The following is a remembrance of the United States Space Program as I have lived it. I will restrain from naming specific people except historic figures and the actual crews of missions I have witnessed or supported. My qualifications for writing this memoir are; a BS in Aerospace Engineering from the University of Texas, three tours as a Co-operative engineer at the NASA Johnson Space Center, and nine years as an engineer supporting the Space Shuttle and Space Station programs for what eventually became the United Space Alliance (USA) on the Space Transportation System Operations Contract (STSOC). For those who are interested, technical summaries of each Space Shuttle flight can be found at the NASA web site. All NASA manned missions can be viewed in the archive.

Many things had changed by 1994. The shuttle program was marching along with successful flights following successful flights. I had gotten married and had two children and a house. Things were looking good, but at work not really moving up. Every so often I would regret my decision to work on the STSOC contract rather than join NASA directly. Since I was still working at the same NASA site I had cooped with, I visited with the people I had worked with and looked at job options. The political climate was changing, and budget cuts were driving more “efficiency” at NASA. That meant that the contractors, like Rockwell and Boeing, had to lay people off without reducing the work that had to be accomplished.

I was a simulation engineer in a group that had already been reduced down to ten people. All of the lower performers had already been let go, we were down to the core of people who could do the job well. We were tasked with reducing our head count by 10%. I was the only white male left in the group, and even if I had been obviously better qualified than other members of the team (I was not), the corporate members of the STSOC team had been sued multiple times for racial and sexual discrimination practices in hiring and employment. I went searching for a new job.

I found one only about forty feet from my desk. The Mechanical Engineer for OV-95 (the STS of the SAIL) and OV-63 (the GTS of the SAIL) was retiring. I took his place. Each Orbiter Vehicle had a Mechanical Engineer and an Electrical Engineer assigned to plan, and carry out modifications to thier space craft. The duties were separated by the tools needed to perform the task. If the task required standard tools such as a wrench or screw driver it was a mechanical job. If the task required a specialized tool such as a pin extractor or a soldering iron, it was an electrical job. That meant installation, airflow and power were my concern, wire bundles and computer connectors were the electrical engineer. I sat next to and worked with the electrical engineer every day. He was an older man who had been hired as an electrical technician when the assembly of the SAIL had started in 1976. My boss had moved to Houston to supervise that construction. As THE Mechanical Engineer, I was protected from down sizing.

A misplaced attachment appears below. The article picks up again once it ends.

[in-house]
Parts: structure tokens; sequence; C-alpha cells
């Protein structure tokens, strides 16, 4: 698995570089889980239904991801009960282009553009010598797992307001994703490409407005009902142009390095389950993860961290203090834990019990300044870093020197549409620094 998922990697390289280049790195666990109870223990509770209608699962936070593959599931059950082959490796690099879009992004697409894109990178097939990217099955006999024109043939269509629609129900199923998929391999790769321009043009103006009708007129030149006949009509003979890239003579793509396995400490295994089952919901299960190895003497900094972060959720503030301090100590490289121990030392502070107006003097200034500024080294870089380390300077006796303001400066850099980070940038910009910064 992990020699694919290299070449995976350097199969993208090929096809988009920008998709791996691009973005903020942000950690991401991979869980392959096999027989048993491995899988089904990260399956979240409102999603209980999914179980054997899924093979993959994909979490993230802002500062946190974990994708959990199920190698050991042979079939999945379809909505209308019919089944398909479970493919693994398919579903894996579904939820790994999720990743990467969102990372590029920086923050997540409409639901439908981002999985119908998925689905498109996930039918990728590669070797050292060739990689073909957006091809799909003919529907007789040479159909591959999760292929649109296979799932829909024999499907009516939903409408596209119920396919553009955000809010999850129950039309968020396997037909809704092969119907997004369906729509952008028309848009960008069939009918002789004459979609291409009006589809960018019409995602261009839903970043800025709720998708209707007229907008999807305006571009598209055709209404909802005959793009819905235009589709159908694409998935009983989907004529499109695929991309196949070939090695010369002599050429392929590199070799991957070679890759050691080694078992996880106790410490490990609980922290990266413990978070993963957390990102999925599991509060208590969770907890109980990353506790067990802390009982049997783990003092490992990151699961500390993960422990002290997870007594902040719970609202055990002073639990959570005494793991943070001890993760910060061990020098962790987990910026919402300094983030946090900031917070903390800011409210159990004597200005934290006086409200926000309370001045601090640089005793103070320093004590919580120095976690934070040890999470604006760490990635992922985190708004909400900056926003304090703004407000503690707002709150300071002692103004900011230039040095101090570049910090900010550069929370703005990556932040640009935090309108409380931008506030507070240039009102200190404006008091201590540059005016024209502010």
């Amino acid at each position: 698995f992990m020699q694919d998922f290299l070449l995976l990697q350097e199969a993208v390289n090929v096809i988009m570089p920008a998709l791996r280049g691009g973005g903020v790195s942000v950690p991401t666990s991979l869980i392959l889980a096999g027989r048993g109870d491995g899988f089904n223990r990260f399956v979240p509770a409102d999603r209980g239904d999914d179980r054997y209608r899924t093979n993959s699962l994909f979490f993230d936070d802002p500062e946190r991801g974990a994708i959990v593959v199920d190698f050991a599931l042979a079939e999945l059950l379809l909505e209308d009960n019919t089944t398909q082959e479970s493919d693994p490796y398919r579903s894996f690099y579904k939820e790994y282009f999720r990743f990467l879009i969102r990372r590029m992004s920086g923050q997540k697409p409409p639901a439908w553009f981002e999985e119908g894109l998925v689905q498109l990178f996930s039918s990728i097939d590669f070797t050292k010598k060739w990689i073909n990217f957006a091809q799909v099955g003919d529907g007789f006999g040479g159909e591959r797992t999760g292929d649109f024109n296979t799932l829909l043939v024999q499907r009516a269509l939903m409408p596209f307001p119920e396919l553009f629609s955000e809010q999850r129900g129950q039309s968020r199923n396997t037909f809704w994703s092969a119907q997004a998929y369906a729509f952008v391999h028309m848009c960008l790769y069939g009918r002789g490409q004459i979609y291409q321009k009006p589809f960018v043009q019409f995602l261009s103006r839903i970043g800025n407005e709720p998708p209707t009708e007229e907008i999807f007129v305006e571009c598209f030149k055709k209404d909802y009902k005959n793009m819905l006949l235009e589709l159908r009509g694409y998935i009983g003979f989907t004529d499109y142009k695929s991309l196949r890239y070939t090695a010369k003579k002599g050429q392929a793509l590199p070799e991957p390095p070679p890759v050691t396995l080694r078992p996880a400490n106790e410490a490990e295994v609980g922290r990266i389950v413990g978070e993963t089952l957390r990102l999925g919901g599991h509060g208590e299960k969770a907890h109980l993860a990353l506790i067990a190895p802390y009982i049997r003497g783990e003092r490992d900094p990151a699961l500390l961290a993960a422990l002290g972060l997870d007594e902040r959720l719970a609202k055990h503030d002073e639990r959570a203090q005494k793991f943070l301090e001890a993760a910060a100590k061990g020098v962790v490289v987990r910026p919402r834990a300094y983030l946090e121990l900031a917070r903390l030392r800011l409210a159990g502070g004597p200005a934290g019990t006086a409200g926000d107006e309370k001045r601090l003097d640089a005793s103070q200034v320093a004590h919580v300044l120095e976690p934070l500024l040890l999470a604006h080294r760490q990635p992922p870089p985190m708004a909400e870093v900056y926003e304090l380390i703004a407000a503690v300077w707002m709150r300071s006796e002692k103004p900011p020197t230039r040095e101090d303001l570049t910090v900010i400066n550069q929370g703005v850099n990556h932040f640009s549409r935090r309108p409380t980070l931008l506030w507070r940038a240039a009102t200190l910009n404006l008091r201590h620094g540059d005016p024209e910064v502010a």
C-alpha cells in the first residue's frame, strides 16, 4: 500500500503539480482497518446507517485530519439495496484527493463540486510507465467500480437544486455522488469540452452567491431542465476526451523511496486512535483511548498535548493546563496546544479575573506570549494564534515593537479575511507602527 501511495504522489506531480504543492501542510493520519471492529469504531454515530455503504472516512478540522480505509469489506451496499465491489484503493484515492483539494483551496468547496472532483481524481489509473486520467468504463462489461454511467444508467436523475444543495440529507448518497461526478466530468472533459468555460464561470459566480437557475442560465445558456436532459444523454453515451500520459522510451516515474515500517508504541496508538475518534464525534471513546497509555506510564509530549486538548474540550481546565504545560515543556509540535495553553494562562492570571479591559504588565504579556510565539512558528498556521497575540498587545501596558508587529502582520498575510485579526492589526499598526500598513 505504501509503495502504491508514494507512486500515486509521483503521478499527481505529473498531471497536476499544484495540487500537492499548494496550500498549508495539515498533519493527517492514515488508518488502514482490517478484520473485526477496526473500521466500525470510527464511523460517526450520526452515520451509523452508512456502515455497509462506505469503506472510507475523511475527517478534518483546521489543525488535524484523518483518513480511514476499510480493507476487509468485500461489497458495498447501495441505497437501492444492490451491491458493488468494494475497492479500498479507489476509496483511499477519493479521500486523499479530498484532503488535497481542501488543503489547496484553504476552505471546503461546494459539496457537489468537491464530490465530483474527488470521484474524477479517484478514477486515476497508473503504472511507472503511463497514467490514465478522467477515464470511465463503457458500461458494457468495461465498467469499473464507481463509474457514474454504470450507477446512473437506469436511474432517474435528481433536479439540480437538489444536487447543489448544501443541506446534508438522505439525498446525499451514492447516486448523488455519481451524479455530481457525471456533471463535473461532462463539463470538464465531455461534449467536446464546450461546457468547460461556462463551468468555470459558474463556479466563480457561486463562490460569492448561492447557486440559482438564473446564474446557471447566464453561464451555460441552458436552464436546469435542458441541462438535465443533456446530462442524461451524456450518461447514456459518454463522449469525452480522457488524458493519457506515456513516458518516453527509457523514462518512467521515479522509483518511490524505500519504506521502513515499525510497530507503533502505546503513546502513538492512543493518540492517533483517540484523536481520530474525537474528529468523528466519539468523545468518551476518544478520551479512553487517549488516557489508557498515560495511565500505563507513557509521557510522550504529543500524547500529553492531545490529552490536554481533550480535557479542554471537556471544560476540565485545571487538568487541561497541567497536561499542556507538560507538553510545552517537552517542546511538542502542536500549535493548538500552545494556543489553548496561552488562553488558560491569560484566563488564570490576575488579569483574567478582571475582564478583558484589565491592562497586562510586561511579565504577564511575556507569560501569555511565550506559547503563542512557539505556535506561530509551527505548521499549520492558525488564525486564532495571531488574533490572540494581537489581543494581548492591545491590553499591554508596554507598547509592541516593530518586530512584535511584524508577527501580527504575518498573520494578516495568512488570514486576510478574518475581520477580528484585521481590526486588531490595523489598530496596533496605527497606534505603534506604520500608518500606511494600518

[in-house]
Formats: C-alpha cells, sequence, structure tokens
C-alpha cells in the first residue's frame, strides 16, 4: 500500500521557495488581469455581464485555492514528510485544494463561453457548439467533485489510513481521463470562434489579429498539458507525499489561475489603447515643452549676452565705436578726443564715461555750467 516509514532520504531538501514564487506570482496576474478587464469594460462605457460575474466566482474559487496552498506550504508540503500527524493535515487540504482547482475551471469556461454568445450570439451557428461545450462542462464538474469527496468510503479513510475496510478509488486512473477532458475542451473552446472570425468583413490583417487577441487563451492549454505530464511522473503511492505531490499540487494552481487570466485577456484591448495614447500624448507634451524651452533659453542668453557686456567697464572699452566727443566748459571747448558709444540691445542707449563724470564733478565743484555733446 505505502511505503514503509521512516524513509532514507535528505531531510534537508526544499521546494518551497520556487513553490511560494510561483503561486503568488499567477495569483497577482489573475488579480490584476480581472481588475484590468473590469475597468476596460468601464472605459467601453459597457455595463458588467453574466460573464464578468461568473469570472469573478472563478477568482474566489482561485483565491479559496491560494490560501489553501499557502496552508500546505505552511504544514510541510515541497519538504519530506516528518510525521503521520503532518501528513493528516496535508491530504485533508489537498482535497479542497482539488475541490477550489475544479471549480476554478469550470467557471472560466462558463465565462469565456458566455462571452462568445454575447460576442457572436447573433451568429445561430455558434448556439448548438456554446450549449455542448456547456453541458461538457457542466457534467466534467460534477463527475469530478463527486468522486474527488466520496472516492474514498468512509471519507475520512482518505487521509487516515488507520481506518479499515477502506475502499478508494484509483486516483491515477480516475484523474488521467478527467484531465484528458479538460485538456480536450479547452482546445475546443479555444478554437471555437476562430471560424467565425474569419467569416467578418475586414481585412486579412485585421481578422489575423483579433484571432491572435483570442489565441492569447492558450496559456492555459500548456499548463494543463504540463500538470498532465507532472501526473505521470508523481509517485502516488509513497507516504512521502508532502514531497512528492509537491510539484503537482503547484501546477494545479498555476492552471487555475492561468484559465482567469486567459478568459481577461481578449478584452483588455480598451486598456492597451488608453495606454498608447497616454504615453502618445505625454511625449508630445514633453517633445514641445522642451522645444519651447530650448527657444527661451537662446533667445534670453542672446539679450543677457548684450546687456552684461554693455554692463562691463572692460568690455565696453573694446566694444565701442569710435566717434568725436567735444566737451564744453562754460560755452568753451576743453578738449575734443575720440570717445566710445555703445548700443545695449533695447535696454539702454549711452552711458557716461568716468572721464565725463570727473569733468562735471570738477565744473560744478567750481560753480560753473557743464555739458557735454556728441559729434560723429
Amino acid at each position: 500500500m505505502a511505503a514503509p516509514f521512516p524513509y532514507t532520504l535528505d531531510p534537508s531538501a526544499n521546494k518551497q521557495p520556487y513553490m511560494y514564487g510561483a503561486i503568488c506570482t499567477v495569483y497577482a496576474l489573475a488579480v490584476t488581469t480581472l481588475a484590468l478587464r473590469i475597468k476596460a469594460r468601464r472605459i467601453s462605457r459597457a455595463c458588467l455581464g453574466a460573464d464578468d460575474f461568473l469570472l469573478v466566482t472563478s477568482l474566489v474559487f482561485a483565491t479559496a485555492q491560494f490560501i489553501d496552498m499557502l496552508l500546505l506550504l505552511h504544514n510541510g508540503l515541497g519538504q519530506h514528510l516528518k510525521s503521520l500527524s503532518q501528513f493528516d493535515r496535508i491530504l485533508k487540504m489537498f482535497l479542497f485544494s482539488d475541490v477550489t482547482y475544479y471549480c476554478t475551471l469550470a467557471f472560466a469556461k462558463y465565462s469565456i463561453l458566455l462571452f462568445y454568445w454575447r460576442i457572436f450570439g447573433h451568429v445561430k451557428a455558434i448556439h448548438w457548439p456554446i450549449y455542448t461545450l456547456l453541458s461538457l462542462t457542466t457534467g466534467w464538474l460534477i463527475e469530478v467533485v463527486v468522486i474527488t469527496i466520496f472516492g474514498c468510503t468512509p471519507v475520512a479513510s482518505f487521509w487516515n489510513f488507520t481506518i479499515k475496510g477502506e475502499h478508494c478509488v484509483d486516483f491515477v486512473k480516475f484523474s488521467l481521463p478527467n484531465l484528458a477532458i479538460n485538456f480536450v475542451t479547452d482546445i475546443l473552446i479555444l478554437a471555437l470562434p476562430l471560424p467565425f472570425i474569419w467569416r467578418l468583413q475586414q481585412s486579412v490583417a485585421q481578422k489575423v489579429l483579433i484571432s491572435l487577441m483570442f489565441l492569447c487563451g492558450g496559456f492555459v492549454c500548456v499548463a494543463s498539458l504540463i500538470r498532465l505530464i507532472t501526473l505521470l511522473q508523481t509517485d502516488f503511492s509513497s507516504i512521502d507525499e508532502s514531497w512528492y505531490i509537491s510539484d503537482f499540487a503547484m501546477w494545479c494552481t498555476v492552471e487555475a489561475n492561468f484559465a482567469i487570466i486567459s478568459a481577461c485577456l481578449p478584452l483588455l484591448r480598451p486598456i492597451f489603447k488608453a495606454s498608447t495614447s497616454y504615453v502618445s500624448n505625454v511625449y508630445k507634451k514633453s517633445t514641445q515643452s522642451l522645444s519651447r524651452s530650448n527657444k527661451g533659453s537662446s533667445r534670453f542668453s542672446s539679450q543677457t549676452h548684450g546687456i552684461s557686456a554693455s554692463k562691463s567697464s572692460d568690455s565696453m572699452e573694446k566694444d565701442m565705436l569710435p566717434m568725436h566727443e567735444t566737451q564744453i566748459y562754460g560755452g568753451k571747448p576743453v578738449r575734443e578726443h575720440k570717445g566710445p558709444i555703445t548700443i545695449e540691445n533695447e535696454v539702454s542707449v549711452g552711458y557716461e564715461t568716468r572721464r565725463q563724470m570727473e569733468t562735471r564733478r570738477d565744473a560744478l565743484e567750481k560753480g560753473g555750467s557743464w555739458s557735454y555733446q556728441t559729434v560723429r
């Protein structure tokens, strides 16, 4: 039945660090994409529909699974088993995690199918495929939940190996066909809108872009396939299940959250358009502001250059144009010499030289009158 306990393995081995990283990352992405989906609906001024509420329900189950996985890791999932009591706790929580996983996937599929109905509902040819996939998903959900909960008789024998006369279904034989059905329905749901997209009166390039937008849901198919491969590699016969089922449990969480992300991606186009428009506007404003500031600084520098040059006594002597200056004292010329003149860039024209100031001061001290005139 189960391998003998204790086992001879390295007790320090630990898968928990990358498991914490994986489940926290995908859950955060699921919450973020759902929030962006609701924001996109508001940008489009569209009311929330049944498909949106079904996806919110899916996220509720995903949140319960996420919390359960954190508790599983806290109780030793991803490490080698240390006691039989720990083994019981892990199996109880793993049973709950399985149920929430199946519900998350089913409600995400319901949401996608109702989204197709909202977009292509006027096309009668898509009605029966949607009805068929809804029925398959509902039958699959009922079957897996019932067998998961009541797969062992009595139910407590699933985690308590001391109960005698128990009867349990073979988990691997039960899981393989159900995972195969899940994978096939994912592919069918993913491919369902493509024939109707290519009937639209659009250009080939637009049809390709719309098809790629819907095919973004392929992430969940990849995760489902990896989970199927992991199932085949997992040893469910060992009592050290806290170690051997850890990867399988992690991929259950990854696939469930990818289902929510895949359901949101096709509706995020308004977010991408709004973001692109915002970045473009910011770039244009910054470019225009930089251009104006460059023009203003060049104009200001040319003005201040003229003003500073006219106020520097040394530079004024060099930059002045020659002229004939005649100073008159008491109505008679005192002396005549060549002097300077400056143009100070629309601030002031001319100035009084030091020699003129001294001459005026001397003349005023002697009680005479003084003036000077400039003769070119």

The fiscal year defined as 1995 (October 1994 to September 1995) was one of the fasted paced years of my life. When I had been a simulation engineer, I had noted that after each flight there had been a bevy of activity in the rig on off hours, often preempting testing and getting me off a second shift or two. In the hardware team, we had bursts of around the clock activity to get those modifications completed. If there was not testing, large amounts of money was considered lost. There were only six missions during that fiscal year, more I do not think I could have handled. We swapped out the General Purpose Computers, added the first Global Positioning Satellite receiver and planned the installation of new color displays. The shuttle was moving from the cutting edge of the 1970’s to the tried and true technology of the 1980s.

Seeing that the attitude at NASA was changing from exploring the new frontier with bravado, or proving out the newest technology as fearless test pilots, to basically repeating the same tasks with the same tools told me that my part of the space program was at an end. It would take 15 more years before the shuttle program did actually grind to a halt, but I did not want to be the one turning out the lights when everyone else was gone. In October of 1995, I left NASA, I left Houston, I left Texas. I have always looked back with a sense of pride for what I did accomplish, but never with regret. I now stand outside of the space program and what I see is still grand. I will not say that the experience did not live up to my expectations, it was different. Many things were not as glamorous as imagined, but the humanity that makes up the space program, both here in the United States and in the World in general, is inspiring.